Brad Simms needs no introduction: known for his pure, raw power on BMX, Brad is now making his mark as a mountain bike athlete. Born in Waldorf, Maryland, Brad has been riding BMX professionally for over 15 years, crisscrossing the globe in search of unique lines and cultural experiences. He has connected with fans through hard-charging, authentic, and physics-defying content. Brad earned the sport’s most sought-after accolade last year – the 2020 NORA Cup BMX Reader's Choice Rider of The Year.
SRAM and Rockshox are excited to welcome Brad into the family for 2022 and beyond. Brad recently visited our Development Center in Colorado Springs, CO, and sat down with us for a chat about his first mountain bike ride, bike technology, hitting Rampage lines, and what he hopes to achieve as he broadens his inimitable skillset onto bigger wheels.
10 Questions with Brad Simms
1. The first person who took you mountain biking was Brandon Semeneuk. What was that like?
That was about three years ago. I was in the midst of working on my (X-Games) Real BMX part, and Christian Rigal was like, "I feel like we need a break from filming in the streets. You want to go ride mountain bikes with Brandon Semenuk and Logan Peat?" I had no idea who Brandon was at the time. I didn't know of many mountain bikers.
We showed up and they had seven mountain bikes just waiting for us to ride. He’s riding an e-bike and I see the Red Bull helmet. I'm like, "Okay. Right. Dude must be super legit." I saw these big jumps and I hopped on one of the bikes, and there was a little spine in the first jump. I hit it and got thrown into this crazy nosedive. I was like, "Whoa, hold on. If I was on my BMX I would've flipped over the bars." But the shock compressed and saved me. "Okay. That was interesting."
Then two seconds after that, we all went up to the top and we looked at a 40-foot-long table. I have a background in riding dirt jumps and racing, so I wasn't afraid. I just hadn't been riding that speed in a long time. I hit the first jump, cleared everything, and from that day I've been hooked. It's probably some of the most fun I've ever had on my bike.
2. How do you apply your BMX perspective to mountain bike terrain? What is different and what adjustments do you have to make?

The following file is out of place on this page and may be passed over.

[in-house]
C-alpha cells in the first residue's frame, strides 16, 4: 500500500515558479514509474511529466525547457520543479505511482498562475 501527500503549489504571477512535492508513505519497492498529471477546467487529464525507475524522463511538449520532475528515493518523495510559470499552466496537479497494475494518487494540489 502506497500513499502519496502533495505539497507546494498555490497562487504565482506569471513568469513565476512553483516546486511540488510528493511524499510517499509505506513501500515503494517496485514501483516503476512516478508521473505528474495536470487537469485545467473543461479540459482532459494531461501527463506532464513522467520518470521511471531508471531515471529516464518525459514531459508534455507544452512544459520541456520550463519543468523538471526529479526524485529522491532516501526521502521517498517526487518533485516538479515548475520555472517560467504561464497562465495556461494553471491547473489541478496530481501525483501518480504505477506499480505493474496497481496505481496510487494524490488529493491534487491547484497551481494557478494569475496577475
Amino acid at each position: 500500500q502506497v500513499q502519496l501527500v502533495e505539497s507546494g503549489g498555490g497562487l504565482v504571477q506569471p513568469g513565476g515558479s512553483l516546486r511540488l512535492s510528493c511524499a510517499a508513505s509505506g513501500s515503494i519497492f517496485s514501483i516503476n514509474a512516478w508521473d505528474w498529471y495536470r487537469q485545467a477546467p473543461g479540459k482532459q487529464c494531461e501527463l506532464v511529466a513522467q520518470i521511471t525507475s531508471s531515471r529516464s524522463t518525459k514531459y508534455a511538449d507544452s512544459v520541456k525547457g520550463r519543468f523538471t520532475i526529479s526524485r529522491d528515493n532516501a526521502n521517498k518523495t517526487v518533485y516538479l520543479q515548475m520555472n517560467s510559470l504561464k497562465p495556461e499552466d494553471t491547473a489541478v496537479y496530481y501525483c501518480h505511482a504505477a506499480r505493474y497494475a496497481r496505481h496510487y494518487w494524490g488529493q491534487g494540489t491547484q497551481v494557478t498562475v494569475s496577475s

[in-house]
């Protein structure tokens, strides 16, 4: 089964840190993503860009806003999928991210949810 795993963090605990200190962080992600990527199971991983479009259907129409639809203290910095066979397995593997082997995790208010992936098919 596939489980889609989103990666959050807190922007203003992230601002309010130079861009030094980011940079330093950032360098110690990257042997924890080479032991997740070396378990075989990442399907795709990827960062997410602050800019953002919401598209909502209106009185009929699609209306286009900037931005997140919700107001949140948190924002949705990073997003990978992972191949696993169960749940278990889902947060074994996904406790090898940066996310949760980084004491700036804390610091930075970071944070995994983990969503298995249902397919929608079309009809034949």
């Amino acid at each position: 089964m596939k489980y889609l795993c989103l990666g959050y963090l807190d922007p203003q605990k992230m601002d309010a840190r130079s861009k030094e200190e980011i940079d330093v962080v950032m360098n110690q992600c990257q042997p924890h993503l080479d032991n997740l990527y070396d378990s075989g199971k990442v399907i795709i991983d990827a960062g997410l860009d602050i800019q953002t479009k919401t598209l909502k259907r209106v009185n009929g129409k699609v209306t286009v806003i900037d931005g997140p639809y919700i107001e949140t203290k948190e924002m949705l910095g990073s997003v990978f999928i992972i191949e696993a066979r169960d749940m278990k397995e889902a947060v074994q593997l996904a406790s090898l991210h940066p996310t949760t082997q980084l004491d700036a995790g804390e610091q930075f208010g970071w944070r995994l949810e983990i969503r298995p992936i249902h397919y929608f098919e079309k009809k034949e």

I've been riding bikes for 26 years. I grew up racing, riding dirt jumps on my BMX. For the first four or five years, I mostly rode dirt. I didn’t start riding street heavily until I was 17. A lot of it translates over, then there's some stuff where I've had to make huge adjustments, such as using my front brake. Braking is new for me, before hitting a turn, and not braking into a turn. I still find myself hitting brakes in a turn here and there.
Also, speed adjustment. When I ride street, I'm mostly filming within 15 to 20 feet. My filmer can just stand right there while I do a trick very close, like on a bench. But with mountain biking, you might have to try something two or three times, and then you have to hike a mile back up the mountain. So there's more fitness involved – that's for sure.
3. How about your vision for lines or obstacles — you ride a lot of things on your BMX that most other pro riders wouldn’t even realize is ridable — will you take some of the same approach on the MTB?
Yeah, I think so. When I ride like street, I look for stuff that people either think is impossible or is just unusual. I look for stuff that not only moves the core bike community but also the general public.
Once I really start to fall into my style on the mountain bike, I’ll find the right spot on a trail. I'm also having to relearn some of my old tricks. I can do a lot of jumping tricks but haven’t been doing them lately as I was so street-focused. But now that I'm on a mountain bike, let's pull those tricks back out!
4. What’s the jump to mountain bike technology been like?
For me, a mountain bike is essentially a spaceship. Because I'm terrible at working on my BMX bike, working on my mountain bike is like doing calculus equations in my head. But I love it. Especially all the wireless AXS stuff. I'm not banging up my knuckles on shifters or anything. I'm just clicking a little button here, a little button there for the dropper, this and that. And everything's cleaner. I don’t like when I have a hundred cables on the front of my bike anymore. Because I’m used to a simpler bike, that is the biggest game-changer for someone like me.